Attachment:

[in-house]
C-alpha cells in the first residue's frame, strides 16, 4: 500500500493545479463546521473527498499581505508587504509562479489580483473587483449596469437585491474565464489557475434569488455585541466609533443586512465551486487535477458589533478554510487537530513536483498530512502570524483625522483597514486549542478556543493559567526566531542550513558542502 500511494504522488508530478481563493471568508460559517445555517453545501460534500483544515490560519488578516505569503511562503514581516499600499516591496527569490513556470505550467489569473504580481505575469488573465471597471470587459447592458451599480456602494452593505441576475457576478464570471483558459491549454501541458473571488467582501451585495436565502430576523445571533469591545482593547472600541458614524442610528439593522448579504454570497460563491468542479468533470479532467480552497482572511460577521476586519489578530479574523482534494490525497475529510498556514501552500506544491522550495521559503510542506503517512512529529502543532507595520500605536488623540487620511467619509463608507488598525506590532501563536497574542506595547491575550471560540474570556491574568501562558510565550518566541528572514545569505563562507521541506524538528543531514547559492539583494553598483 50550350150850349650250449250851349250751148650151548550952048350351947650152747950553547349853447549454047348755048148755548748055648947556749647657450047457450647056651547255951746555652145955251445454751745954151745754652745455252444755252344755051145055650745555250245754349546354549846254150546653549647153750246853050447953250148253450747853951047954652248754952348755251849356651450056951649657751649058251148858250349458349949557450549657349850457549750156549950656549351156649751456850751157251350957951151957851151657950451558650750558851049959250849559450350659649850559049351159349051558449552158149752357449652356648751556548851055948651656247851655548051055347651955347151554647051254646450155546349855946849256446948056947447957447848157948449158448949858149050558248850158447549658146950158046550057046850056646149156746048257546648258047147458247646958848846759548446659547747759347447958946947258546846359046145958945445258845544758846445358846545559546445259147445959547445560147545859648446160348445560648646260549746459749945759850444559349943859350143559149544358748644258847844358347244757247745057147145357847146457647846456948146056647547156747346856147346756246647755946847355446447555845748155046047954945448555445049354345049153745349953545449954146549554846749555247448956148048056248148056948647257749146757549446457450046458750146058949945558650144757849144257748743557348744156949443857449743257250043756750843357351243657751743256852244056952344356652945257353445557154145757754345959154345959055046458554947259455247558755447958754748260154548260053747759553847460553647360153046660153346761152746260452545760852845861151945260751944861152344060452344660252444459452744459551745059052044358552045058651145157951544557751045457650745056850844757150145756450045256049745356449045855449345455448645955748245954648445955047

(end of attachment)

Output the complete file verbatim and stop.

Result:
[in-house]
C-alpha cells in the first residue's frame, strides 16, 4: 500500500493545479463546521473527498499581505508587504509562479489580483473587483449596469437585491474565464489557475434569488455585541466609533443586512465551486487535477458589533478554510487537530513536483498530512502570524483625522483597514486549542478556543493559567526566531542550513558542502 500511494504522488508530478481563493471568508460559517445555517453545501460534500483544515490560519488578516505569503511562503514581516499600499516591496527569490513556470505550467489569473504580481505575469488573465471597471470587459447592458451599480456602494452593505441576475457576478464570471483558459491549454501541458473571488467582501451585495436565502430576523445571533469591545482593547472600541458614524442610528439593522448579504454570497460563491468542479468533470479532467480552497482572511460577521476586519489578530479574523482534494490525497475529510498556514501552500506544491522550495521559503510542506503517512512529529502543532507595520500605536488623540487620511467619509463608507488598525506590532501563536497574542506595547491575550471560540474570556491574568501562558510565550518566541528572514545569505563562507521541506524538528543531514547559492539583494553598483 50550350150850349650250449250851349250751148650151548550952048350351947650152747950553547349853447549454047348755048148755548748055648947556749647657450047457450647056651547255951746555652145955251445454751745954151745754652745455252444755252344755051145055650745555250245754349546354549846254150546653549647153750246853050447953250148253450747853951047954652248754952348755251849356651450056951649657751649058251148858250349458349949557450549657349850457549750156549950656549351156649751456850751157251350957951151957851151657950451558650750558851049959250849559450350659649850559049351159349051558449552158149752357449652356648751556548851055948651656247851655548051055347651955347151554647051254646450155546349855946849256446948056947447957447848157948449158448949858149050558248850158447549658146950158046550057046850056646149156746048257546648258047147458247646958848846759548446659547747759347447958946947258546846359046145958945445258845544758846445358846545559546445259147445959547445560147545859648446160348445560648646260549746459749945759850444559349943859350143559149544358748644258847844358347244757247745057147145357847146457647846456948146056647547156747346856147346756246647755946847355446447555845748155046047954945448555445049354345049153745349953545449954146549554846749555247448956148048056248148056948647257749146757549446457450046458750146058949945558650144757849144257748743557348744156949443857449743257250043756750843357351243657751743256852244056952344356652945257353445557154145757754345959154345959055046458554947259455247558755447958754748260154548260053747759553847460553647360153046660153346761152746260452545760852845861151945260751944861152344060452344660252444459452744459551745059052044358552045058651145157951544557751045457650745056850844757150145756450045256049745356449045855449345455448645955748245954648445955047